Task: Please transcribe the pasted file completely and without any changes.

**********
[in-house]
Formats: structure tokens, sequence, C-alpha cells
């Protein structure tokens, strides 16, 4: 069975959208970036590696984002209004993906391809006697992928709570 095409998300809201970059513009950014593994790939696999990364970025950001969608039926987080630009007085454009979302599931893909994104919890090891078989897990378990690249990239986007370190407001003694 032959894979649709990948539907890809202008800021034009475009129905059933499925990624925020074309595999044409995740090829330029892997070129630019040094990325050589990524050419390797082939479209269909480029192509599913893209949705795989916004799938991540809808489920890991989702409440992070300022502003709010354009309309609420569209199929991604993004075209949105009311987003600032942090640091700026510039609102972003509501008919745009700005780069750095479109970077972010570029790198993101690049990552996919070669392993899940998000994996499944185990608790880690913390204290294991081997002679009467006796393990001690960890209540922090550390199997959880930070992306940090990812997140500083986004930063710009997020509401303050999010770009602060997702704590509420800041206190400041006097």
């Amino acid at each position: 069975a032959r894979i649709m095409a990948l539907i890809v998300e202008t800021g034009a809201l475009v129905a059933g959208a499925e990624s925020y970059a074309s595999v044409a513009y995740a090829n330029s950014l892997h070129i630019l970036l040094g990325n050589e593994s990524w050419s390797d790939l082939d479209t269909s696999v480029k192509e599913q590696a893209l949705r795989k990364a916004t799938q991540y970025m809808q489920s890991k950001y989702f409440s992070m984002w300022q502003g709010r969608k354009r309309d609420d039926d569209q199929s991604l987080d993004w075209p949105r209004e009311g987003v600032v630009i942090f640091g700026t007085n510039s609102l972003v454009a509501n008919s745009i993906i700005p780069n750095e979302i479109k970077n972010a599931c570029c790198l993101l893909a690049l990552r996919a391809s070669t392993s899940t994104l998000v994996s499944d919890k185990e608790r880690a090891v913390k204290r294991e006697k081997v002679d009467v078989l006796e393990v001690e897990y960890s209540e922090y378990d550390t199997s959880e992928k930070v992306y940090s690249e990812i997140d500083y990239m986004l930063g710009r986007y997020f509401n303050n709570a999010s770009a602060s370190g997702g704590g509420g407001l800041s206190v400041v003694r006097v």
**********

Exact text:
[in-house]
Formats: structure tokens, sequence, C-alpha cells
């Protein structure tokens, strides 16, 4: 069975959208970036590696984002209004993906391809006697992928709570 095409998300809201970059513009950014593994790939696999990364970025950001969608039926987080630009007085454009979302599931893909994104919890090891078989897990378990690249990239986007370190407001003694 032959894979649709990948539907890809202008800021034009475009129905059933499925990624925020074309595999044409995740090829330029892997070129630019040094990325050589990524050419390797082939479209269909480029192509599913893209949705795989916004799938991540809808489920890991989702409440992070300022502003709010354009309309609420569209199929991604993004075209949105009311987003600032942090640091700026510039609102972003509501008919745009700005780069750095479109970077972010570029790198993101690049990552996919070669392993899940998000994996499944185990608790880690913390204290294991081997002679009467006796393990001690960890209540922090550390199997959880930070992306940090990812997140500083986004930063710009997020509401303050999010770009602060997702704590509420800041206190400041006097």
């Amino acid at each position: 069975a032959r894979i649709m095409a990948l539907i890809v998300e202008t800021g034009a809201l475009v129905a059933g959208a499925e990624s925020y970059a074309s595999v044409a513009y995740a090829n330029s950014l892997h070129i630019l970036l040094g990325n050589e593994s990524w050419s390797d790939l082939d479209t269909s696999v480029k192509e599913q590696a893209l949705r795989k990364a916004t799938q991540y970025m809808q489920s890991k950001y989702f409440s992070m984002w300022q502003g709010r969608k354009r309309d609420d039926d569209q199929s991604l987080d993004w075209p949105r209004e009311g987003v600032v630009i942090f640091g700026t007085n510039s609102l972003v454009a509501n008919s745009i993906i700005p780069n750095e979302i479109k970077n972010a599931c570029c790198l993101l893909a690049l990552r996919a391809s070669t392993s899940t994104l998000v994996s499944d919890k185990e608790r880690a090891v913390k204290r294991e006697k081997v002679d009467v078989l006796e393990v001690e897990y960890s209540e922090y378990d550390t199997s959880e992928k930070v992306y940090s690249e990812i997140d500083y990239m986004l930063g710009r986007y997020f509401n303050n709570a999010s770009a602060s370190g997702g704590g509420g407001l800041s206190v400041v003694r006097v």